There are a huge variety of emotions one might feel when a friend or acquaintance discloses that they have been assaulted, but here I will focus on anger and shame. I am focusing on these two emotions because previous research indicates that these emotions change how people respond to rape survivors. Anger is a motivating force for action; if we feel anger when our friend tells us they have been raped, we are more likely to stand up and do something about it. On the other hand, shame is a paralyzing emotion. If we feel shame, we are more likely to withdraw and distance ourselves from other people and the source of our shame. Shame may lead us to treat rape survivors poorly as we try to place physical and psychological distance between ourselves and the source of our shame. In terms of rape disclosure, if people directly reflect the emotions of others they may be more likely to reflect a rape survivors’ feelings of shame, which is a very common emotion for survivors. Conversely, people who tend to feel different emotions may be more likely to feel anger on behalf of a rape survivor, and therefore be more likely to offer to help them.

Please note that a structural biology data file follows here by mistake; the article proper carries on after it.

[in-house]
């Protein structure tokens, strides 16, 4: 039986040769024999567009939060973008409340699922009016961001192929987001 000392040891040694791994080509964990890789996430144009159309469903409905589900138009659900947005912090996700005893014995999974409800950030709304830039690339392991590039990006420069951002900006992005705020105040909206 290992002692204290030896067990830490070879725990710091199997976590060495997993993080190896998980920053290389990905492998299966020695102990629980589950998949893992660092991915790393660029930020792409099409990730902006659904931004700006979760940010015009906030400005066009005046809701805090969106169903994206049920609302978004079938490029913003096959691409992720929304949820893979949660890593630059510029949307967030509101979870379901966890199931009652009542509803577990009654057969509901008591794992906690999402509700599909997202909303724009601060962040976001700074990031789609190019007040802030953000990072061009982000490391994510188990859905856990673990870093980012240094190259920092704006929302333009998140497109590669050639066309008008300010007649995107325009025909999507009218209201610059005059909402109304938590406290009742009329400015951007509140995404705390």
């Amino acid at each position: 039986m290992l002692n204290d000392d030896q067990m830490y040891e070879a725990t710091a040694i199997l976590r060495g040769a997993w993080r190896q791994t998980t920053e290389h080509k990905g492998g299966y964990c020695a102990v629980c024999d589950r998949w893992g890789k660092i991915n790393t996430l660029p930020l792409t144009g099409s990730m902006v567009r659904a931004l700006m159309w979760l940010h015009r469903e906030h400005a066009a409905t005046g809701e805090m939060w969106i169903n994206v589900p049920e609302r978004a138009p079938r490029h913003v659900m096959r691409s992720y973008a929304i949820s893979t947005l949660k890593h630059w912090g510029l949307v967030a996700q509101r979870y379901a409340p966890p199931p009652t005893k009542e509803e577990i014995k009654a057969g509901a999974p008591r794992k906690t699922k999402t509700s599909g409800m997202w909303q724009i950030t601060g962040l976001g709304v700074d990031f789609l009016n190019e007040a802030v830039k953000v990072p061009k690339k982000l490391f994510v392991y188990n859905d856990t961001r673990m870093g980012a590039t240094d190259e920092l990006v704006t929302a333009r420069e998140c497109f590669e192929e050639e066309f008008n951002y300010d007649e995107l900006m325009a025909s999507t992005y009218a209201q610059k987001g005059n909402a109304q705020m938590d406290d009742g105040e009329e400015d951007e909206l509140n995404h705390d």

In a recent research study, I attempted to predict how people would treat a hypothetical rape survivor. I did this by measuring people’s habitual empathic tendencies and what emotions they felt in response to a hypothetical rape disclosure.
I asked 282 American men and women to complete an online questionnaire called the Interpersonal Reactivity Index that measures empathic tendencies. I then asked these participants to read a date rape scenario involving a female victim called Kathy and report how they felt afterwards. Finally, I asked participants how much they blamed Kathy for her assault, how much they would distance themselves from her, and whether they would offer to help her.
Sadly, all too many participants indicated they would blame and distance themselves from Kathy. But—how people reacted could be predicted by their empathy and emotions.